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Canada’s net-zero energy ready (NZEr) model codes are expected to be available for provincial/territorial adoption in the winter of 2021. Building energy codes like the model codes are an opportunity for governments at all levels to deliver immediate benefits and prepare for Canada’s long-term clean-economy growth. 

Urgent action is needed to completely decarbonize the building sector. A natural place to start is by ensuring all new buildings are highly energy efficient and zero-carbon.

Policy changes we need to improve building performance

1. Adopt the 2020 model codes

Canadian provinces and territories need to adopt the model codes quickly and at the highest performance tier their jurisdiction is able to deliver on. 

Given that a quarter of the homes and buildings we will live and work in by 2030 have yet to be constructed, the proposed 2020 model codes are urgently needed to avoid locked-in inefficiencies and emissions.

 

2. Municipalities must push provinces/territories to adopt the model codes upper tiers

Over 500 Canadian municipalities have declared a climate emergency. The tiered code system could deliver advanced municipalities the ability to adopt the upper tiers in their jurisdiction, sooner rather than later. 

Provinces, territories and municipalities can also go beyond the model codes by leveraging complementary actions such as building labelling and green development standards to create incentives or reduce barriers that accelerate increased energy efficiency and sound environmental practices.

3. Ensure compliance with codes

Regulation is only effective with enforcement. The energy savings and climate reductions resulting from increasingly stringent building energy codes can only be realized when the building energy code is enforced.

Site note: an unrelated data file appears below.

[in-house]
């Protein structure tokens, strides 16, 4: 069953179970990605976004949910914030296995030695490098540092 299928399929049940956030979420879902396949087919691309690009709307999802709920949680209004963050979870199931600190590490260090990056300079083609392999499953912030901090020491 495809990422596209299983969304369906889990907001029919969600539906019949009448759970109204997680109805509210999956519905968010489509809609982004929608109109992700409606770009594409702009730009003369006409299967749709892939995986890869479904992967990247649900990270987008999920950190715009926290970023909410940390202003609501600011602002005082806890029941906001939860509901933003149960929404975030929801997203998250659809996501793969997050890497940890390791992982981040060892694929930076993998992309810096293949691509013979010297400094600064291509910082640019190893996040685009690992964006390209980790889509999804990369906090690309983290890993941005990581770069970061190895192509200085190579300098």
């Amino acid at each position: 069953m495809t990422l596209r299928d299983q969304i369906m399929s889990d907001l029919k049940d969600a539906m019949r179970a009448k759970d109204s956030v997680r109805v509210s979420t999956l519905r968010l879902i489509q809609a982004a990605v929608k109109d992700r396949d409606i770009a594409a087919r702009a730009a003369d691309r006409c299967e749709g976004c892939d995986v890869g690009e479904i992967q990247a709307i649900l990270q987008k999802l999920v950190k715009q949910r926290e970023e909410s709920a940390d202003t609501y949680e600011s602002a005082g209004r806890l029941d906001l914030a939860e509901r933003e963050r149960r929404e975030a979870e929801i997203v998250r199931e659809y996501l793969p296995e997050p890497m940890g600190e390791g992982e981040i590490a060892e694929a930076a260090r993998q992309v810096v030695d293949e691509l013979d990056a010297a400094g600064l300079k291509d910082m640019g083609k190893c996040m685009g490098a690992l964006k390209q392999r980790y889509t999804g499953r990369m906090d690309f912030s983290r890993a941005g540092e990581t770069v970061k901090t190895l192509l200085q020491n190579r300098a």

As reported in Efficiency Canada’s 2019 Canadian Provincial Energy Efficiency Scorecard, few resources are currently dedicated to promoting compliance with building energy codes and, if compliance rates are low, building energy codes will not result in the expected energy savings, even if widely adopted by the provinces and territories.

4. Go beyond the model codes

Canadians need building energy codes that reflect our expectations of a net-zero emissions future.

To accelerate this transformation provinces and territories are encouraged to adopt the model codes and make amendments to include mandatory airtightness testing, zero carbon heating and water heating systems and complementary measures such as electric vehicle charging readiness. Provinces, territories, and local governments can also lead and set stringent standards for low carbon government buildings.

Ambitious actions today paves the way for next-generation regenerative or restorative buildings designed and operated to have a net-positive impact on the environment.

Reaching the market transformation objective of all new buildings constructed to NZEr standards by 2030 requires a multitude of policy tools that support the national model codes development system.